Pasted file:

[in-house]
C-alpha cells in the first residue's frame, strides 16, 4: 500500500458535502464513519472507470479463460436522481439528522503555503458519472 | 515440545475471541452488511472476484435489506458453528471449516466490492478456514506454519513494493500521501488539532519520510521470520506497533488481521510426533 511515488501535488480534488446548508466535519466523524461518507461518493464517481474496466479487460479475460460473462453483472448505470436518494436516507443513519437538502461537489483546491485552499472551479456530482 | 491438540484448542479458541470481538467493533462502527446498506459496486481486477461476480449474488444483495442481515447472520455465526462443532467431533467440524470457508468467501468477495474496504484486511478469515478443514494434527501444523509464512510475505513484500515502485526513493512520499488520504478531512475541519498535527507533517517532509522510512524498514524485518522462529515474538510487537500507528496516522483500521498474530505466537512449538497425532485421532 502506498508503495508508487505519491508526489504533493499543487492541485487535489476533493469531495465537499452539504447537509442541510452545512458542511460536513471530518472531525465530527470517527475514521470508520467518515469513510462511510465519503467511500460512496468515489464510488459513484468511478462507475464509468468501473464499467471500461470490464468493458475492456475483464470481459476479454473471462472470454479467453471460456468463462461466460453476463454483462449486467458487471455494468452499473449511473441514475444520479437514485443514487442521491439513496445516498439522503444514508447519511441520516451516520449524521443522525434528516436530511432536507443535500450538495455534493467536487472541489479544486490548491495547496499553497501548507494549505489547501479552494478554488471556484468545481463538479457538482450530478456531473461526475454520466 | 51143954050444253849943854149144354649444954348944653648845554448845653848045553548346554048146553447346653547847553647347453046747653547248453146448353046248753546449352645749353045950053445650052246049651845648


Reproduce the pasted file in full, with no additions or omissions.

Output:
[in-house]
C-alpha cells in the first residue's frame, strides 16, 4: 500500500458535502464513519472507470479463460436522481439528522503555503458519472 | 515440545475471541452488511472476484435489506458453528471449516466490492478456514506454519513494493500521501488539532519520510521470520506497533488481521510426533 511515488501535488480534488446548508466535519466523524461518507461518493464517481474496466479487460479475460460473462453483472448505470436518494436516507443513519437538502461537489483546491485552499472551479456530482 | 491438540484448542479458541470481538467493533462502527446498506459496486481486477461476480449474488444483495442481515447472520455465526462443532467431533467440524470457508468467501468477495474496504484486511478469515478443514494434527501444523509464512510475505513484500515502485526513493512520499488520504478531512475541519498535527507533517517532509522510512524498514524485518522462529515474538510487537500507528496516522483500521498474530505466537512449538497425532485421532 502506498508503495508508487505519491508526489504533493499543487492541485487535489476533493469531495465537499452539504447537509442541510452545512458542511460536513471530518472531525465530527470517527475514521470508520467518515469513510462511510465519503467511500460512496468515489464510488459513484468511478462507475464509468468501473464499467471500461470490464468493458475492456475483464470481459476479454473471462472470454479467453471460456468463462461466460453476463454483462449486467458487471455494468452499473449511473441514475444520479437514485443514487442521491439513496445516498439522503444514508447519511441520516451516520449524521443522525434528516436530511432536507443535500450538495455534493467536487472541489479544486490548491495547496499553497501548507494549505489547501479552494478554488471556484468545481463538479457538482450530478456531473461526475454520466 | 51143954050444253849943854149144354649444954348944653648845554448845653848045553548346554048146553447346653547847553647347453046747653547248453146448353046248753546449352645749353045950053445650052246049651845648